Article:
Lumber Community Voices: Blake Sullivan

Tell us about the forests in Georgia and your role as a forest landowner.

I have spent my working career tending our family forests and helping other landowners do the same. Here in Georgia, we have over 24 million acres of forestland, mostly working forests that are used to produce all kinds of products including softwood lumber. Our trees also provide clean air, clean water and abundant wildlife just to name a few other benefits. These resources are free byproducts that our entire local community is free to use and enjoy.

What does the lumber industry mean to your community?

Our forests and lumber mills provide much needed jobs and economic support for our rural communities – more than 145,000 people work in the forest industry in Georgia. When a tree from our forest is sent to a sawmill, it is the culmination of years of investment and hard work. From the time we landowners plant a tree, it takes 25 to 30 years before it is harvested and made into lumber. We do not have a crystal ball, so we must make investment decisions years in advance.

We depend on forest-related industries like sawmills to take our lumber and their willingness to pay a fair price in an open and competitive market for the trees we produce. So, a healthy lumber industry is vital to the forests and to our success as stewards of the land.

Why is fair trade important for the lumber industry?

I’m a free and fair trader and believe that’s what America is about. I believe in hard work and welcome competition, but what I don’t agree with is when a foreign government tries to game the system. That’s what Canada has been doing by giving handouts to its lumber industry and underpricing timber that’s harvested from its public lands. The subsidized product is then dumped into the U.S. market, which hamstrings us, stands in the way of fair competition and undermines the values of our country.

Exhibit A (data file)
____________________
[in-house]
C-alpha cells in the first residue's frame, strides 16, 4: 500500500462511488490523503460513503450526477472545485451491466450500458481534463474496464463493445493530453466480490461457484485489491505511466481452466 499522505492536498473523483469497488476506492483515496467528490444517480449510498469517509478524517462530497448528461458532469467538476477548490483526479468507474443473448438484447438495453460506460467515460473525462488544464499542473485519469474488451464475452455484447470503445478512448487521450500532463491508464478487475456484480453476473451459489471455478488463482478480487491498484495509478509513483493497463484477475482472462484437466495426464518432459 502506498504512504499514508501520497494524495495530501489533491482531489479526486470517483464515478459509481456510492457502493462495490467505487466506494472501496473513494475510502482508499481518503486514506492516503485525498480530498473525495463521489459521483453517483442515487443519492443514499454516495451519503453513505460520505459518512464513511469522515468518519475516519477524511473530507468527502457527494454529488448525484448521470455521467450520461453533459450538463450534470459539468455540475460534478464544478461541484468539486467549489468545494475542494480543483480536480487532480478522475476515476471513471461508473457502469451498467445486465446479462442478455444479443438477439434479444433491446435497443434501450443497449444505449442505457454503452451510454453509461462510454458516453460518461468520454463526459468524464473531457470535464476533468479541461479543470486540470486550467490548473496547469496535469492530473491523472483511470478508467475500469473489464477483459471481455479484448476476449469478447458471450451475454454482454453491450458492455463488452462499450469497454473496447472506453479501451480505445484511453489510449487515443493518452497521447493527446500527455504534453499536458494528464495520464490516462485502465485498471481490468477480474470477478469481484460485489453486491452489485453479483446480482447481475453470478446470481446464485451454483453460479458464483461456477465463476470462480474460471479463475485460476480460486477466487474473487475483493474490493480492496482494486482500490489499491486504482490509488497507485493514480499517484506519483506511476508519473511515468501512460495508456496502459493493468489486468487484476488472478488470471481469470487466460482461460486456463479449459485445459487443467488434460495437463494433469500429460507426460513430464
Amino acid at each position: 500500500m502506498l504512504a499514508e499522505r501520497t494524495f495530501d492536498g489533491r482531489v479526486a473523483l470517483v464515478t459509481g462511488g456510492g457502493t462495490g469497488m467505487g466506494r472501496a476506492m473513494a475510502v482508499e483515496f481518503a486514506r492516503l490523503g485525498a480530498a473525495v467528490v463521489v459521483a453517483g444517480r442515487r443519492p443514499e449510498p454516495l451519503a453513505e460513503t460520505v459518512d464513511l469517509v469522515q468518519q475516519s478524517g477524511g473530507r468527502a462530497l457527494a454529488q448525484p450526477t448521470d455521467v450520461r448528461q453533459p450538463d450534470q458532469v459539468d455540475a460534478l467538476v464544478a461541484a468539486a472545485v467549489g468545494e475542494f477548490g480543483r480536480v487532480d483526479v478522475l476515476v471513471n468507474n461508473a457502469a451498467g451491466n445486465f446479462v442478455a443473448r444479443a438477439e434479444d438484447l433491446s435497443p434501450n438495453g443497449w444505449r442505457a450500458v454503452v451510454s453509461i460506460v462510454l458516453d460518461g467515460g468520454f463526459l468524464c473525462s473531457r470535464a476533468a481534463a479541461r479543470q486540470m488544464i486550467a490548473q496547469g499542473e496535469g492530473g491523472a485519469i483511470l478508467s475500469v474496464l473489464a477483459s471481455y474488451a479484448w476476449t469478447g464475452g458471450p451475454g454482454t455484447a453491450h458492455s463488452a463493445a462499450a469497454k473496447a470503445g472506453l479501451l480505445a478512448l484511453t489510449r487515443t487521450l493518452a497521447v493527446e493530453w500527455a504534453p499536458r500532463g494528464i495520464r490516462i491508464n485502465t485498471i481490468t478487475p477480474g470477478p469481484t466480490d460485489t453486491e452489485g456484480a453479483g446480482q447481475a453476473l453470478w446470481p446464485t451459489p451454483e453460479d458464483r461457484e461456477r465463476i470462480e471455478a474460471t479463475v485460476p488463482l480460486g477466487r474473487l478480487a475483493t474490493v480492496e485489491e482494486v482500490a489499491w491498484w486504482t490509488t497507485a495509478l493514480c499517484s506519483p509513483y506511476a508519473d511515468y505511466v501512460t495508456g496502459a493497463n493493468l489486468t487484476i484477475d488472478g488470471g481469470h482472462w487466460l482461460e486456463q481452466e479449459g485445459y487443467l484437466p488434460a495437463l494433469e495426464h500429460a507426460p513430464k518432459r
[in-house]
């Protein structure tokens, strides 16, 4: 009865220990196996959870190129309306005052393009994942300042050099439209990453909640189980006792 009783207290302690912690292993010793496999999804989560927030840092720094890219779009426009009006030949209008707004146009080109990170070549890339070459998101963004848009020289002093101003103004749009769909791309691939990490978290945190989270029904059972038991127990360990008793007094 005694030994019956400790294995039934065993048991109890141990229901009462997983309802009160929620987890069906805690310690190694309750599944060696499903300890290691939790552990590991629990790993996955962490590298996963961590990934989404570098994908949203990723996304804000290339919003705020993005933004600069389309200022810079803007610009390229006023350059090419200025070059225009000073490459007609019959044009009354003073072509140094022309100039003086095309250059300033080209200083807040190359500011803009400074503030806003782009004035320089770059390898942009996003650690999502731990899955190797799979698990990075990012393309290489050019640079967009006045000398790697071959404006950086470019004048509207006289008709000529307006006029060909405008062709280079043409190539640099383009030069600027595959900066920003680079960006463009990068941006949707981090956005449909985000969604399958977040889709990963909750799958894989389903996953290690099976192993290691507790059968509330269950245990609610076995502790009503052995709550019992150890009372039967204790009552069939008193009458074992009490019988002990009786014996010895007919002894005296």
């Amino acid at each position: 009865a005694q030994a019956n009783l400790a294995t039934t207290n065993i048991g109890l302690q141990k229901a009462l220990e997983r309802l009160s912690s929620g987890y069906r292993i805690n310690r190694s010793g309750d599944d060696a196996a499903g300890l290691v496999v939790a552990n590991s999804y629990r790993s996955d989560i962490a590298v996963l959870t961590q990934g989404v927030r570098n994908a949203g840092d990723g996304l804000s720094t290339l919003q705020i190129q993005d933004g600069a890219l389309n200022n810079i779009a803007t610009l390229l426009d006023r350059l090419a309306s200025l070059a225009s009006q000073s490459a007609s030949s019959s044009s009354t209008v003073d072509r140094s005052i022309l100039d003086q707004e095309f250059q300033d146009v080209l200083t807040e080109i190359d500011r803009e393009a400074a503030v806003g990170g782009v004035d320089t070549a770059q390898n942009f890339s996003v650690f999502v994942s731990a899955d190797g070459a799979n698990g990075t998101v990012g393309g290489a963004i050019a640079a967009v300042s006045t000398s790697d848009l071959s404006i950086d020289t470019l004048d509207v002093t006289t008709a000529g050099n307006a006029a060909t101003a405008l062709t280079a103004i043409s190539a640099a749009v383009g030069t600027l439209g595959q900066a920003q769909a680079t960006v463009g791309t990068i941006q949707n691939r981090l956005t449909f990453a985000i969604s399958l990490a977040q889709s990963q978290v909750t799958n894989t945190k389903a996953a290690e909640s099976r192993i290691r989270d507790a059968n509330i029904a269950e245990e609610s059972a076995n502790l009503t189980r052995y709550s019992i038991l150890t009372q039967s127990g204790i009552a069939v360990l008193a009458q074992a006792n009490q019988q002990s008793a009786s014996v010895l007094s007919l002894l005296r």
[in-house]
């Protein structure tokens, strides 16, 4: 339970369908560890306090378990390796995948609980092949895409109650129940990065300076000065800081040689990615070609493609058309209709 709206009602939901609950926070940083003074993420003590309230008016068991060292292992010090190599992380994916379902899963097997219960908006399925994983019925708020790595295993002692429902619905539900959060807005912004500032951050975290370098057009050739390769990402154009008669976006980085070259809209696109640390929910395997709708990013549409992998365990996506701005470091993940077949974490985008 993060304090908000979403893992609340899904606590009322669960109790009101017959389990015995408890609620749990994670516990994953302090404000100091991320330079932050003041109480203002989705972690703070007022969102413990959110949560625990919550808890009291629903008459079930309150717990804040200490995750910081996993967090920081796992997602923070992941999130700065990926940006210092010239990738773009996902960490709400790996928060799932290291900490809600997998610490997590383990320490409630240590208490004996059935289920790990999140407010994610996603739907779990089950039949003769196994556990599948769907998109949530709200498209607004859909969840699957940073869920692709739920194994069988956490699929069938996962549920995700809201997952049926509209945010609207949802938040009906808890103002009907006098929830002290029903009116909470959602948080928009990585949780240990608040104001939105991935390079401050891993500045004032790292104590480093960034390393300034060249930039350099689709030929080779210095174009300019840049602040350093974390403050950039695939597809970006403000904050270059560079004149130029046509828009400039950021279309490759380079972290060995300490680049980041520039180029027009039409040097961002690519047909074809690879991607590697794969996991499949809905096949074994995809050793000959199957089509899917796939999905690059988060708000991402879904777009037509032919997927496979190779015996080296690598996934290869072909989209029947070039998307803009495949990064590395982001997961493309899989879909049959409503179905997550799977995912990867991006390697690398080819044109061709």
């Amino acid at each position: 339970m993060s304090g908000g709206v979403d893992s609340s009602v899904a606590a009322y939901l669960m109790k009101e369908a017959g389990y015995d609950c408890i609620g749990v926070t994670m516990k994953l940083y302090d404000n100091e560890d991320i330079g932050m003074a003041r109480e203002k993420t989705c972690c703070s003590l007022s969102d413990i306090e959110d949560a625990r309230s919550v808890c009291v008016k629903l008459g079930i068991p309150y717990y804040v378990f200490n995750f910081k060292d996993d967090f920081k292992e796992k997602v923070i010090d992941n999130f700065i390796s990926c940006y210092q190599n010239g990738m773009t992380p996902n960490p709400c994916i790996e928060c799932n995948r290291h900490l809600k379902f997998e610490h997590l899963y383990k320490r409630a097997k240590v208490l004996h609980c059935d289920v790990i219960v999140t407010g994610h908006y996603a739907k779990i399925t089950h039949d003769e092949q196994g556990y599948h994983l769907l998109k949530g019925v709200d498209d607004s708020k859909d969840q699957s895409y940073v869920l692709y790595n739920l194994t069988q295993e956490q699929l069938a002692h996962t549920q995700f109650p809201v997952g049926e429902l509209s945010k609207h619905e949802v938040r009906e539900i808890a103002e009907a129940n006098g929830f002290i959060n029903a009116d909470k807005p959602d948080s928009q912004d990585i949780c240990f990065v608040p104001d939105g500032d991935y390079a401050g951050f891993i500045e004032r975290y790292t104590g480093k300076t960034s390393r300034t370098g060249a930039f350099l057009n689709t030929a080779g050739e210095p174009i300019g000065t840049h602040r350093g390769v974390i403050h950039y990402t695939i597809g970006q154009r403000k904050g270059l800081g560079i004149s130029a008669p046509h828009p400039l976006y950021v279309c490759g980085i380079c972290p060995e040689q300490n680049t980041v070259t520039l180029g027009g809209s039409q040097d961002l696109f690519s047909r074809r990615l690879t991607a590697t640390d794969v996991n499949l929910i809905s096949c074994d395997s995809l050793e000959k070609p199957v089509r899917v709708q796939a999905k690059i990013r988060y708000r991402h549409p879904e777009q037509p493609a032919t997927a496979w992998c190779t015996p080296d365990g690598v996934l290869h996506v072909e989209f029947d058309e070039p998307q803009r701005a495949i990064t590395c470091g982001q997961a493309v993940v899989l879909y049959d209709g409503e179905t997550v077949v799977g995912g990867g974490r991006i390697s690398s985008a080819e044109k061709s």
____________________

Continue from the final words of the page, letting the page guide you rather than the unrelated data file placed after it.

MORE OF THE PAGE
What the U.S. forest industry and our softwood lumber manufacturers in particular are asking for is a level playing field, a fair game. We’ll gladly continue putting in the work to grow to meet U.S. demand. In Georgia and elsewhere in the U.S., we have an abundance of timber that can be used to feed mill upgrades and supply additional mills if warranted by the marketplace.

How have you seen the industry change since the duties were enforced?

Our industry has been fighting against subsidized Canadian lumber since the 1970’s. The current duties in place against Canadian lumber have helped keep Canadian companies from destroying the free and fair market for lumber made by our mills and the timber that I grow. We had a major hurricane go through a large portion of our state last fall, forcing landowners to make decisions about reforesting and other investments to revitalize the leveled forests.

Having the duties in place gives us some assurance that when we make these investment decisions, we have a chance to compete in the marketplace for our trees. When our sawmills do well and invest in technology and infrastructure to expand production, we do well. Fair trade helps everyone in the lumber industry supply chain grow to meet their potential and gives us greater certainty that our investments will pay off 20 to 30 years in the future.

Is there anything about the industry that you think might surprise people?

The majestic forests that Americans are familiar with did not happen by accident—they are the result of robust forest management practices. Around 10 million private landowners are involved in the forest products industry and we supply manufacturers with a growing and sustainable supply of timber. Many folks are shocked at how many families make their livelihoods from forests. Small businesses, workers and private landowners from rural towns across America, much like Americus, Georgia, depend on fair trade to continue putting bread on the table.

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